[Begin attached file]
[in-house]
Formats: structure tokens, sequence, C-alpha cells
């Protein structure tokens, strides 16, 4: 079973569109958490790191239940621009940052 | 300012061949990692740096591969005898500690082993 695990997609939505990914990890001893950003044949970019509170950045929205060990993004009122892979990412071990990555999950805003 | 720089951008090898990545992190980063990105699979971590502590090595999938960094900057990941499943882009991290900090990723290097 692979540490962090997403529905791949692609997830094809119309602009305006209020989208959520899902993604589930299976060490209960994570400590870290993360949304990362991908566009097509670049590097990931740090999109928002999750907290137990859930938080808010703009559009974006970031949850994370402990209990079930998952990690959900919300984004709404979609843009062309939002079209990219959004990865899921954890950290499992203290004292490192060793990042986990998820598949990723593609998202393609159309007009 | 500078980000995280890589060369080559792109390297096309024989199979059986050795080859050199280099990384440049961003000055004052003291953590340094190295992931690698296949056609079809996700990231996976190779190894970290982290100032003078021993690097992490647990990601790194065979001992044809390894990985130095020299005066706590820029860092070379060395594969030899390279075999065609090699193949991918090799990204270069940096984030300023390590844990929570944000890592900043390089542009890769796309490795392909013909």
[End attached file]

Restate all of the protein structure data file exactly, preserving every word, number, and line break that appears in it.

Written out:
[in-house]
Formats: structure tokens, sequence, C-alpha cells
């Protein structure tokens, strides 16, 4: 079973569109958490790191239940621009940052 | 300012061949990692740096591969005898500690082993 695990997609939505990914990890001893950003044949970019509170950045929205060990993004009122892979990412071990990555999950805003 | 720089951008090898990545992190980063990105699979971590502590090595999938960094900057990941499943882009991290900090990723290097 692979540490962090997403529905791949692609997830094809119309602009305006209020989208959520899902993604589930299976060490209960994570400590870290993360949304990362991908566009097509670049590097990931740090999109928002999750907290137990859930938080808010703009559009974006970031949850994370402990209990079930998952990690959900919300984004709404979609843009062309939002079209990219959004990865899921954890950290499992203290004292490192060793990042986990998820598949990723593609998202393609159309007009 | 500078980000995280890589060369080559792109390297096309024989199979059986050795080859050199280099990384440049961003000055004052003291953590340094190295992931690698296949056609079809996700990231996976190779190894970290982290100032003078021993690097992490647990990601790194065979001992044809390894990985130095020299005066706590820029860092070379060395594969030899390279075999065609090699193949991918090799990204270069940096984030300023390590844990929570944000890592900043390089542009890769796309490795392909013909």